NOTE: Continuing this series…
In the below, I am going to list some of the factors that I think are critical for great leaders but almost universally they revolve around one core concept: high E.Q. as it relates to “people management”…
- Ability to consistently make good choices in the face of “incomplete information”
- Ability to make “tough calls” especially when there is not consensus
- Related to the above, ability to exit non-performing members of the team and/or bad “cultural fits”
- Ability to hire & retain the best executive talent
- Ability to inspire others that the choices you’re making as a manager are always coming from a place of what is best for the company as a whole & its long-term sustainability & value
- Ability to anticipate problems & take care of them before they become bigger, or to see them coming from a mile away and take steps to avoid them altogether
Ultimately, in regard to building value for a company, I do not believe in “democratic leadership” in which you get your direct reports around a table, take a vote, and the highest vote wins.
This is a huge mistake – and I think it’s one that many people make when they first become CEO’s & senior managers (guilty as charged, I made this mistake).
When I started as a CEO, I was still too worried about “everyone getting along & being happy.” And that leads to poor decision-making because you are not putting the company first & you are also not acknowledging a fundamental component of business…
You’re the CEO (or in a senior management position) BECAUSE you have vision – this means you have a skill that 99% of people DO NOT HAVE. And giving equal “weight” to everyone’s opinion fails to acknowledge the stone-cold fact that not all opinions are created equally.
Therefore, I am a strong proponent of “democratic listening” to the opinions of the people who report to you. This means you give the opportunity for everyone who you respect around you to inform you of her perspective, to voice it.
Don’t get me wrong – you should ask for peoples’ opinions, and you should hear them out & listen to them. But “listen to them” is not synonymous with execute them.
Ultimately, it’s your job as a leader to make the call. And making the call is inclusive of choosing which inputs to listen to or not listen to.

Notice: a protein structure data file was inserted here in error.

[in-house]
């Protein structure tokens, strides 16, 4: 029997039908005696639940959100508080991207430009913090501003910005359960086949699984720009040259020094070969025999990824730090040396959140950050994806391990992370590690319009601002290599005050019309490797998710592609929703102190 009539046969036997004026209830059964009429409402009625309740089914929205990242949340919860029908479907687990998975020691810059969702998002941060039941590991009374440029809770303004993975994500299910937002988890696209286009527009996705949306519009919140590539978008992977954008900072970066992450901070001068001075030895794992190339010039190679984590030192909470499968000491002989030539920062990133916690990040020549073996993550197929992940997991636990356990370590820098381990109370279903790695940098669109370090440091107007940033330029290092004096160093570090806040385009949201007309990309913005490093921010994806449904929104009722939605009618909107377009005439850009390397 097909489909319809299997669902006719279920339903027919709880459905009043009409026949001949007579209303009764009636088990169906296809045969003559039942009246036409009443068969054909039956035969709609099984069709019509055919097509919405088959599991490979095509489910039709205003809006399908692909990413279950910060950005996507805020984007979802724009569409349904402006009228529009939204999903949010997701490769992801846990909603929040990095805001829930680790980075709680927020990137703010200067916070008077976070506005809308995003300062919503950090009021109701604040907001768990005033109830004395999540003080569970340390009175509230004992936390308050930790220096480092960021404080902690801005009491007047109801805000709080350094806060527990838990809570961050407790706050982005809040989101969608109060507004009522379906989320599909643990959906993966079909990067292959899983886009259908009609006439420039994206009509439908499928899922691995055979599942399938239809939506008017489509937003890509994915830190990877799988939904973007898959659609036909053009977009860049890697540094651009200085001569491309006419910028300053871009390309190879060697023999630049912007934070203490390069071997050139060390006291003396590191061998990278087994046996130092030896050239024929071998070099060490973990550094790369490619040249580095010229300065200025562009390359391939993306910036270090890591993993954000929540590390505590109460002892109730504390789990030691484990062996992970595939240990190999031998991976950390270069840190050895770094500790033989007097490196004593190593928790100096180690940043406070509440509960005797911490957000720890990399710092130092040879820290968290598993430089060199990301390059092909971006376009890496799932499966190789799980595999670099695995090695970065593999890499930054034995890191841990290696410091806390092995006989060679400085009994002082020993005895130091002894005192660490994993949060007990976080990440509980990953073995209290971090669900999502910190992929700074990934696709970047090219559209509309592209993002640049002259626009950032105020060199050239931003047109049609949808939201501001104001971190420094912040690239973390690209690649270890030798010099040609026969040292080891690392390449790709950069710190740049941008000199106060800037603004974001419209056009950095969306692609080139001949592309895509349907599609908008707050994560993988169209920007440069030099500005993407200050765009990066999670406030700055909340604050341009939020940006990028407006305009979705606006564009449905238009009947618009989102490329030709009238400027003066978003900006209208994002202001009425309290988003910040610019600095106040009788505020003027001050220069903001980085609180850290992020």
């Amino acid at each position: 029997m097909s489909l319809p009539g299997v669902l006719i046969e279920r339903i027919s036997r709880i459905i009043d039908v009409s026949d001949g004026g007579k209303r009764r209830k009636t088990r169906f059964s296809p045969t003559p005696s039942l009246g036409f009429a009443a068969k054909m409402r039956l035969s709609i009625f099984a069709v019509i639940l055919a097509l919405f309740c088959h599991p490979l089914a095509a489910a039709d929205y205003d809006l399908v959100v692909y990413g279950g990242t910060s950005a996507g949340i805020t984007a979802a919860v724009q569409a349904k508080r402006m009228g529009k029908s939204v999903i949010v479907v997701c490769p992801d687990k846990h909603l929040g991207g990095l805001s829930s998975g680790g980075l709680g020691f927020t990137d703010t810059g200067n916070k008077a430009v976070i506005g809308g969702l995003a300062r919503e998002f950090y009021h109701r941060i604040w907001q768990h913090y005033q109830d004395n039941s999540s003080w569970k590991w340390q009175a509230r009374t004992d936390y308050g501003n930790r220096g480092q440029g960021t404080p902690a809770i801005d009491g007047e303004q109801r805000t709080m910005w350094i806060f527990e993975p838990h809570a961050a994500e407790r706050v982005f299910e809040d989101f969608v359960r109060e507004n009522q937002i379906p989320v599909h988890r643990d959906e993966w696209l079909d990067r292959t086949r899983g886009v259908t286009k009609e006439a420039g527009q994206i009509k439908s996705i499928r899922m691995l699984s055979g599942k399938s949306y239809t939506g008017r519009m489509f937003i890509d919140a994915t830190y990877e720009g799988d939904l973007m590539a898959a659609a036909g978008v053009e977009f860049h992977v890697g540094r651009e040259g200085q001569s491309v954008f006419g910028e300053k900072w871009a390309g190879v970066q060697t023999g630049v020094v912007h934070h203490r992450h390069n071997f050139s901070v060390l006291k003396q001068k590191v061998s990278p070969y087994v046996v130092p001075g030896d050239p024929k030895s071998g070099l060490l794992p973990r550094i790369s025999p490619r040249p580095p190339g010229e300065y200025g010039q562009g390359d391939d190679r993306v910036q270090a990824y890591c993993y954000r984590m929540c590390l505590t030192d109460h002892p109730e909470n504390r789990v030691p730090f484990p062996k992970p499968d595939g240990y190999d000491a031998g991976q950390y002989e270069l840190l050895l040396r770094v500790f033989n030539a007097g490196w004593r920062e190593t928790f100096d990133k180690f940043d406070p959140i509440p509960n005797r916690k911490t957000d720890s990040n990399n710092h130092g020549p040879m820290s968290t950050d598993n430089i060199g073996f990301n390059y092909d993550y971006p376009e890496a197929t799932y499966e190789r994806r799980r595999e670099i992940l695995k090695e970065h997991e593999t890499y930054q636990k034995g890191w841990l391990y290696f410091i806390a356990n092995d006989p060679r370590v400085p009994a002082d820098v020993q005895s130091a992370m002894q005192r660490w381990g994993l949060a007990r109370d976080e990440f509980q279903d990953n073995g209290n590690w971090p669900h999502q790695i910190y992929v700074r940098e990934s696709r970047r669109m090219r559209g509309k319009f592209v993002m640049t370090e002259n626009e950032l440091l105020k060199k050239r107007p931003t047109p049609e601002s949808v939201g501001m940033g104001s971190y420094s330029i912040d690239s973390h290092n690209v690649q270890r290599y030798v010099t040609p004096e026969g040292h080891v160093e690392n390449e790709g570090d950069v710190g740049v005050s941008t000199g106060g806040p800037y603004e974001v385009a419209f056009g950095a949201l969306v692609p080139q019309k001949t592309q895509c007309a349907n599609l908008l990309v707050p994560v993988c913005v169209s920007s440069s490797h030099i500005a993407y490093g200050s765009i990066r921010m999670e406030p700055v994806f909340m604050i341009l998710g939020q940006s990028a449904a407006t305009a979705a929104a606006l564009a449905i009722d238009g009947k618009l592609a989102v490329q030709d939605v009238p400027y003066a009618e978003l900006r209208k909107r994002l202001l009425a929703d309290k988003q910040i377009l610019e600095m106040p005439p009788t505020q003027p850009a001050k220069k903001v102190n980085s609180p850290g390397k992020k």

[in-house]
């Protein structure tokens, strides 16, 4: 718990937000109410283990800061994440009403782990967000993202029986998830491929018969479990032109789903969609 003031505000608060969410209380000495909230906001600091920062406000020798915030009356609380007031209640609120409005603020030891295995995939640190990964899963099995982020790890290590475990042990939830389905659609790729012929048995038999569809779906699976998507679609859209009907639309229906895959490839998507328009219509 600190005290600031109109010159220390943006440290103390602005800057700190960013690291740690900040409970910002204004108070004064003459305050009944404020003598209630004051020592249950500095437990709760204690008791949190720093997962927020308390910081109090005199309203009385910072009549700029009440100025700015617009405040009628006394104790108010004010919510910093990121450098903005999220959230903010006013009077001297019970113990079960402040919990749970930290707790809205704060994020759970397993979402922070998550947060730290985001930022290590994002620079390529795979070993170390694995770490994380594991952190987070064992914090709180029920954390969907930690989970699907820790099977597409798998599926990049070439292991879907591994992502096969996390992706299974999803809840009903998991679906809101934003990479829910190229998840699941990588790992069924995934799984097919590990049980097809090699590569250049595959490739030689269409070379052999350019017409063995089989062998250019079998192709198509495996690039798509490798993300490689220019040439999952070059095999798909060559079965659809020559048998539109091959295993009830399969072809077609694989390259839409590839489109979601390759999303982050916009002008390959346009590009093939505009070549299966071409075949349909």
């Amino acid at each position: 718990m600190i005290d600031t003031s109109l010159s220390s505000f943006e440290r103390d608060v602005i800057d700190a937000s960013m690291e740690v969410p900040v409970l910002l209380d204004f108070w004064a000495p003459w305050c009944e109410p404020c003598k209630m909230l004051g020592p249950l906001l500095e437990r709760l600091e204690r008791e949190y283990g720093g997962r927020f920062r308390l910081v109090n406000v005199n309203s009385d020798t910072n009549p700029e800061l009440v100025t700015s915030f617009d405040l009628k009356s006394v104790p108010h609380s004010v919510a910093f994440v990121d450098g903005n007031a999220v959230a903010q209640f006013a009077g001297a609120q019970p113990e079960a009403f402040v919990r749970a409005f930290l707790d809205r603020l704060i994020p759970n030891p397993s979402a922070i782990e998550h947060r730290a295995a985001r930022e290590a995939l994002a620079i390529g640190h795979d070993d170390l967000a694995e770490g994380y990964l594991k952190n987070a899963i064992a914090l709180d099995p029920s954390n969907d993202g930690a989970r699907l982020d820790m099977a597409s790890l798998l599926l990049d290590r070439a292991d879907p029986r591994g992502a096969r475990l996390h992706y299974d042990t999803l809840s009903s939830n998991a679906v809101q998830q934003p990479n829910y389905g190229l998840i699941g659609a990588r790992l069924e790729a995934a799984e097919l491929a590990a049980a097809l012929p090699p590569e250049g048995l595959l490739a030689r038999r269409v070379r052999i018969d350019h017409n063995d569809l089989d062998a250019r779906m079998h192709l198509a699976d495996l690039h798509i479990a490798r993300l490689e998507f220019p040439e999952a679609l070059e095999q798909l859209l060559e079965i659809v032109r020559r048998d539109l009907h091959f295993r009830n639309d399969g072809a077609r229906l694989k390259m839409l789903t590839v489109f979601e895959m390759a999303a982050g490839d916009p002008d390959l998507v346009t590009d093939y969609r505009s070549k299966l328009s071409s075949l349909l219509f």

Let me clarify the above further because it’s a crucial concept…
If a report comes to you with the optimal strategy, it is still your decision to then execute based on that. While you should always give credit to the good ideas/work of others, the sooner you get comfortable with the idea that even if someone else “thinks of it,” it’s still you’re making the call because you are allowing that idea/strategy to get executed.
Anyway, I think there are really 3 main courses of action and I define them below:
- One of your direct reports actually has the optimal strategy, so it’s then your ability to recognize this is the optimal strategy & help everyone understand that this is what they should be executing on
- Your direct reports have elements which make up the optimal strategy, so it’s your job to synthesize all of this information, and then output the strategy that combines all of these positive elements coming from different sources – and then that becomes the strategy you execute on
- Your direct reports are “off” & are not able to either (i) come up with the optimal strategy ; (ii) there are vastly differing opinions on what that optimal strategy is (and they’re not optimal in your mind) – so it’s then your job as the CEO or a senior manager to come up with the optimal strategy – and then execute that
That 3rd bullet above is the most uncomfortable for many (it was for me) when you first find yourself in a senior position. Basically, there will be times when you have to have the internal temerity to tell everyone that they are not approaching this optimally, and then put forth what you want them to do.
I do not believe in “flowery word choice” in which you say things like: “You all thought of really good ideas, but here’s what we have decided.”
I believe in being straightforward: “I listened to what everyone had to say & I’m not confident moving forward with any of the strategies that have been presented thus far. So here’s what I’ve decided we’re going to do...”
Then list what that strategy is. And make sure everyone knows that if they are not clear how it applies to their job, then the door is open to seek further clarity.
People respect those who are bold enough to execute on their vision in the name of creating long-term value. That applies at both the macro level (press, shareholders, etc.) & the micro level (the day-to-day people you work with).
If you’re going to be a leader, then there is no more ultimate test than when you must disagree with the group. And then get everyone onboard to execute an endeavor that while it may be uncomfortable & unpopular in the short-term, you are confident that over time, the results will allow those around you to see that you are one to have confidence in, because you indeed have vision.
And [vision] + [E.Q.] = CEO/senior manager material.